The Dutch Flat Hotel is for sale and the history community is hoping that a buyer with an interest in preserving the historic integrity of the building can be attracted. When the building was for sale in the early 1990s, the Golden Drift Historical Society raised money in an effort to purchase it. They didn’t reach their goal, but they did raise a lot of money that went into museum improvements.

We don’t usually allow this kind of free space in our newsletter, but this is a call to anyone who might know someone who would be both interested in buying the Dutch Flat Hotel and preserving the historic integrity of the building. The hotel is on the National Register of Historic Places and we’d hate to see this vaulted Gold Rush era building lose that status.   -Ralph Gibson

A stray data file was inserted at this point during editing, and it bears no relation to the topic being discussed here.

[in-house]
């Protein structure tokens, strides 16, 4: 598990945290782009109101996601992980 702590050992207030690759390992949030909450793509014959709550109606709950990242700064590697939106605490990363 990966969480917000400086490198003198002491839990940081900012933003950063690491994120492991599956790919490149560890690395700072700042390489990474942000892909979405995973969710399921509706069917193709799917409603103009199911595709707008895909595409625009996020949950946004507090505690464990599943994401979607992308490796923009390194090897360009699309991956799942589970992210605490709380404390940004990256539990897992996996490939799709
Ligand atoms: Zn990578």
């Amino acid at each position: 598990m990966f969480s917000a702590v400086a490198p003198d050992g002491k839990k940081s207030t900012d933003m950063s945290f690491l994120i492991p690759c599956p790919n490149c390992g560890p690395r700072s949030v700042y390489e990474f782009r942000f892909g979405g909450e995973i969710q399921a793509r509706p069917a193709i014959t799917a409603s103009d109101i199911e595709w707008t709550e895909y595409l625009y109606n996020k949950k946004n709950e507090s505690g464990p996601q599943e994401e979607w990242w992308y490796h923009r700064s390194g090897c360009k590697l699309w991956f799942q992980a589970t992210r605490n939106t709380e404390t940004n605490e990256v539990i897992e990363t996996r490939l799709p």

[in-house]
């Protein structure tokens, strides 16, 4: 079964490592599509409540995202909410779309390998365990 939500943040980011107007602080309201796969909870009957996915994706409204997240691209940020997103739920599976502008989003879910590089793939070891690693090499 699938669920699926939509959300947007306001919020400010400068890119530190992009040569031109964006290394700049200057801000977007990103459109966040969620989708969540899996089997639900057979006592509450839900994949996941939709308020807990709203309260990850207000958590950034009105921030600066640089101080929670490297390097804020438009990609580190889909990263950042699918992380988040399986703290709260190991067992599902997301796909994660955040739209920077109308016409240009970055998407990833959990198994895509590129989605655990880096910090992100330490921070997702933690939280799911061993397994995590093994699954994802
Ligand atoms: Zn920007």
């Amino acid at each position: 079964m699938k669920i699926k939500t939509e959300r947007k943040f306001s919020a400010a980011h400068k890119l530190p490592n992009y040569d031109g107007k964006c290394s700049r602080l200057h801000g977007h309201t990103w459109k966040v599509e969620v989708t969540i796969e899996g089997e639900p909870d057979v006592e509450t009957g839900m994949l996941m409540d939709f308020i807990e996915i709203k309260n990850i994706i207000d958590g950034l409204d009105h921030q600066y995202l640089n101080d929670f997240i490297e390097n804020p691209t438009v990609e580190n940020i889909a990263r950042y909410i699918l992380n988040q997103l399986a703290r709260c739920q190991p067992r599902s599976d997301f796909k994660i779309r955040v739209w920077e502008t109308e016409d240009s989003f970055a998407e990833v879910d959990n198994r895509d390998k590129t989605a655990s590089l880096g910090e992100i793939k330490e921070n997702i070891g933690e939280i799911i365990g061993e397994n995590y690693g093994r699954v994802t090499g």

Once Dutch Flat was one of the richest gold mining towns in the state and was an important stagecoach stop, which is why it’s a registered California Historic Landmark. Today, this quiet community has a small population of permanent residents who choose to live here for the slower pace of life.

At the heart of this historic community is the Dutch Flat Hotel and Event Center. The first floor of this 3-story, gold country bed and breakfast was built in 1852, and it operated as a hotel until it was abandoned in the 1970s. It didn’t lose its charm, however, and the current owners, Sussy and Tom, were inspired to buy and renovate the hotel in 2004.